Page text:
This chapter explains the historical and contemporary impact of cholera on societal functioning, state capacity and international relations. Internal and external political dynamics are relevant to the question of whether this disease could plausibly be framed as a threat to national security. It compares the historical experiences with the cholera outbreak in Zimbabwe in 2008-09; a severe and prolonged outbreak that occasions reassessment of the security dimensions of cholera and efforts to control it. The Zimbabwean Government was at this time already the subject of non-forceful punitive measures. These included placing travel bans on Mugabe's inner circle and freezing overseas assets. Epidemic cholera indicates widespread contamination of drinking water with bacteria-laden human faeces, and this in turn is indicative of extreme poverty and poor health infrastructure. The chapter informs an ethical assessment of the benefits and harms of a security-oriented approach to cholera control.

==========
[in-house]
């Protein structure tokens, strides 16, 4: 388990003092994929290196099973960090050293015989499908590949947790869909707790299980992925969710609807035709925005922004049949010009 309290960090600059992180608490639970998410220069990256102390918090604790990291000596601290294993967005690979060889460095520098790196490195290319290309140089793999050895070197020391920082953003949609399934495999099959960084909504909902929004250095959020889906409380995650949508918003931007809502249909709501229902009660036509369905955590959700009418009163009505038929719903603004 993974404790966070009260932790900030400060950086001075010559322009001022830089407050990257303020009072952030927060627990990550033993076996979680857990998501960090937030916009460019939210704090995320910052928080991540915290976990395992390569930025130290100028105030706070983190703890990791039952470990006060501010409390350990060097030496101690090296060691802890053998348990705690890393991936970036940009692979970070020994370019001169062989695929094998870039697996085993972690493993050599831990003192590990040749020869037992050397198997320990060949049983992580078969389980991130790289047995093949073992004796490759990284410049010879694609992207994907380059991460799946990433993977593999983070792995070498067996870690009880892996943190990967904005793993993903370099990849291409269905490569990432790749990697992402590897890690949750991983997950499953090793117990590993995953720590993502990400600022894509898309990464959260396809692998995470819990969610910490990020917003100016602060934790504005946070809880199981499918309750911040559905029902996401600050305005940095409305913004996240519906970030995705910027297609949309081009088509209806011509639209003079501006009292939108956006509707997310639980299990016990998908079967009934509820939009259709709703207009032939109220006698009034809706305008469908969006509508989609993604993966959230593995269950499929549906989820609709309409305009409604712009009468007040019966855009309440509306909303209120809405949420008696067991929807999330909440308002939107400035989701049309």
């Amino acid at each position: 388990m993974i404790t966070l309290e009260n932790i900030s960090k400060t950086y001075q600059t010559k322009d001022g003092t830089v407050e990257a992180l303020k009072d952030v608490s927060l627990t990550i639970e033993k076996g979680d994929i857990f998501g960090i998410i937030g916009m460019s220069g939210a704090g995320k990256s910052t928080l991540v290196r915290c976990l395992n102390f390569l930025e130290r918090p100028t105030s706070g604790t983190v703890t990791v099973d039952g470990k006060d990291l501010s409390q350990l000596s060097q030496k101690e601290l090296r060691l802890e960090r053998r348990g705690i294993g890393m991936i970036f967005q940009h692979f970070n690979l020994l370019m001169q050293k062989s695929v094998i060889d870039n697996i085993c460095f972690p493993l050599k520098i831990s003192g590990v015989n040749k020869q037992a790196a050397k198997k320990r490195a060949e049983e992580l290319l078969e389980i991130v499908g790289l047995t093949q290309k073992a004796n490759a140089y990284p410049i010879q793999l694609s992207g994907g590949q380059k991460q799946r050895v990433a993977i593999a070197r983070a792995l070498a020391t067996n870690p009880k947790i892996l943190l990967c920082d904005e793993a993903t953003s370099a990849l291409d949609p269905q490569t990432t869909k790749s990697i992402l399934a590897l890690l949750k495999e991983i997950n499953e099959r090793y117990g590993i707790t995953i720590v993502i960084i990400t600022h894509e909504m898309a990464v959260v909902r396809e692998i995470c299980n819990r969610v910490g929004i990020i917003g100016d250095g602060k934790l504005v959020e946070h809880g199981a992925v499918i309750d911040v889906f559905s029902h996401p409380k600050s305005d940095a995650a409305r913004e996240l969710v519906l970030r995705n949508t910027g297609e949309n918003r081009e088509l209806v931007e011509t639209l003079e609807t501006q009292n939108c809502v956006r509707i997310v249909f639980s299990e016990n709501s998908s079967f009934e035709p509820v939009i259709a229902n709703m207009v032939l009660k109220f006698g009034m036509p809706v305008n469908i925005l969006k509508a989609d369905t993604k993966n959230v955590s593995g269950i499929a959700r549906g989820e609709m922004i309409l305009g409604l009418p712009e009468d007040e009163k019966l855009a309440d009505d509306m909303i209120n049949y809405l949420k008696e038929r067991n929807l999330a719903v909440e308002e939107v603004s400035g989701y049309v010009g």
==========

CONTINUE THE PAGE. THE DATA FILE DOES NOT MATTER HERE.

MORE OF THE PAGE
|Title of host publication||Ethics and Security Aspects of Infectious Disease Control: interdisciplinary perspectives|
|Editors||Christian Enemark and Michael J Selgelid|
|Place of Publication||Farnham, UK and Burlington, VT, USA|
|Publisher||Ashgate Publishing Ltd|
|Publication status||Published - 2012|